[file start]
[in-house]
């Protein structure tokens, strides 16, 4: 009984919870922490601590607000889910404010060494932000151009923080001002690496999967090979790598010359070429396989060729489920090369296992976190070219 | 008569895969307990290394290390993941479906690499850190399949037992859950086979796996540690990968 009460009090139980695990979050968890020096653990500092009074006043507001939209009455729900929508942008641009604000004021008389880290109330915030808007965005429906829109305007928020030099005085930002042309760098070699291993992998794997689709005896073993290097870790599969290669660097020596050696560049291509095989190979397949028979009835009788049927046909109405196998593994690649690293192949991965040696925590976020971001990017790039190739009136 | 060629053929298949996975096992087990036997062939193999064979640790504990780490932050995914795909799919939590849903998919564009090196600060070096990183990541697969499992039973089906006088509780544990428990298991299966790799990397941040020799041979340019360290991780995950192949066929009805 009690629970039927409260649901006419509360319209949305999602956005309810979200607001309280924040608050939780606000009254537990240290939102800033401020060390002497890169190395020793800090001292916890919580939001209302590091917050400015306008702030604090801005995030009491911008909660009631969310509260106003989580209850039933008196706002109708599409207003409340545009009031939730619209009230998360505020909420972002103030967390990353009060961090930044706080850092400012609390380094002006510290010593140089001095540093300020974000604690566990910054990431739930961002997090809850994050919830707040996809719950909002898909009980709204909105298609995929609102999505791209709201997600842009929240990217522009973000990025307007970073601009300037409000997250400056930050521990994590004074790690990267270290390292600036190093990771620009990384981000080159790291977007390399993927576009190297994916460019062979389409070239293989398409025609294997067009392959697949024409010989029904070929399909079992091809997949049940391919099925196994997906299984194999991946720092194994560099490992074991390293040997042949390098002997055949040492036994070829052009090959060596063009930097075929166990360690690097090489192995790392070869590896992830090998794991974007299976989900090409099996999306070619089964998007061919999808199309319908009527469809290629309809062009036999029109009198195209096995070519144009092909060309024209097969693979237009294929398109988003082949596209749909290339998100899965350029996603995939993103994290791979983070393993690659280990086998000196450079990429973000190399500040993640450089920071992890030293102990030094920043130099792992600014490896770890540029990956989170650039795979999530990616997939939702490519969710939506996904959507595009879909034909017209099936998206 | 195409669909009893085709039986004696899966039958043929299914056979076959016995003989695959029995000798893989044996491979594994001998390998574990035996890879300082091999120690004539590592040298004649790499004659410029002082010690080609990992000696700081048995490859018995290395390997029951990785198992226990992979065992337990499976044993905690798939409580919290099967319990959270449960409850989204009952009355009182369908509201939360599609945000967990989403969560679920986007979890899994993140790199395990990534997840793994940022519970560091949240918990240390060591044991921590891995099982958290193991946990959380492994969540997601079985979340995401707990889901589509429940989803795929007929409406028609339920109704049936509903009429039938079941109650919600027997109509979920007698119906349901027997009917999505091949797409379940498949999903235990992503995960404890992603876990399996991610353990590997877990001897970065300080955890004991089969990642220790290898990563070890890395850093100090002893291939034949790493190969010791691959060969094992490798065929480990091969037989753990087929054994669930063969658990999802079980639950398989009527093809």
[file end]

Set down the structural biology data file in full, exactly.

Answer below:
[in-house]
């Protein structure tokens, strides 16, 4: 009984919870922490601590607000889910404010060494932000151009923080001002690496999967090979790598010359070429396989060729489920090369296992976190070219 | 008569895969307990290394290390993941479906690499850190399949037992859950086979796996540690990968 009460009090139980695990979050968890020096653990500092009074006043507001939209009455729900929508942008641009604000004021008389880290109330915030808007965005429906829109305007928020030099005085930002042309760098070699291993992998794997689709005896073993290097870790599969290669660097020596050696560049291509095989190979397949028979009835009788049927046909109405196998593994690649690293192949991965040696925590976020971001990017790039190739009136 | 060629053929298949996975096992087990036997062939193999064979640790504990780490932050995914795909799919939590849903998919564009090196600060070096990183990541697969499992039973089906006088509780544990428990298991299966790799990397941040020799041979340019360290991780995950192949066929009805 009690629970039927409260649901006419509360319209949305999602956005309810979200607001309280924040608050939780606000009254537990240290939102800033401020060390002497890169190395020793800090001292916890919580939001209302590091917050400015306008702030604090801005995030009491911008909660009631969310509260106003989580209850039933008196706002109708599409207003409340545009009031939730619209009230998360505020909420972002103030967390990353009060961090930044706080850092400012609390380094002006510290010593140089001095540093300020974000604690566990910054990431739930961002997090809850994050919830707040996809719950909002898909009980709204909105298609995929609102999505791209709201997600842009929240990217522009973000990025307007970073601009300037409000997250400056930050521990994590004074790690990267270290390292600036190093990771620009990384981000080159790291977007390399993927576009190297994916460019062979389409070239293989398409025609294997067009392959697949024409010989029904070929399909079992091809997949049940391919099925196994997906299984194999991946720092194994560099490992074991390293040997042949390098002997055949040492036994070829052009090959060596063009930097075929166990360690690097090489192995790392070869590896992830090998794991974007299976989900090409099996999306070619089964998007061919999808199309319908009527469809290629309809062009036999029109009198195209096995070519144009092909060309024209097969693979237009294929398109988003082949596209749909290339998100899965350029996603995939993103994290791979983070393993690659280990086998000196450079990429973000190399500040993640450089920071992890030293102990030094920043130099792992600014490896770890540029990956989170650039795979999530990616997939939702490519969710939506996904959507595009879909034909017209099936998206 | 195409669909009893085709039986004696899966039958043929299914056979076959016995003989695959029995000798893989044996491979594994001998390998574990035996890879300082091999120690004539590592040298004649790499004659410029002082010690080609990992000696700081048995490859018995290395390997029951990785198992226990992979065992337990499976044993905690798939409580919290099967319990959270449960409850989204009952009355009182369908509201939360599609945000967990989403969560679920986007979890899994993140790199395990990534997840793994940022519970560091949240918990240390060591044991921590891995099982958290193991946990959380492994969540997601079985979340995401707990889901589509429940989803795929007929409406028609339920109704049936509903009429039938079941109650919600027997109509979920007698119906349901027997009917999505091949797409379940498949999903235990992503995960404890992603876990399996991610353990590997877990001897970065300080955890004991089969990642220790290898990563070890890395850093100090002893291939034949790493190969010791691959060969094992490798065929480990091969037989753990087929054994669930063969658990999802079980639950398989009527093809």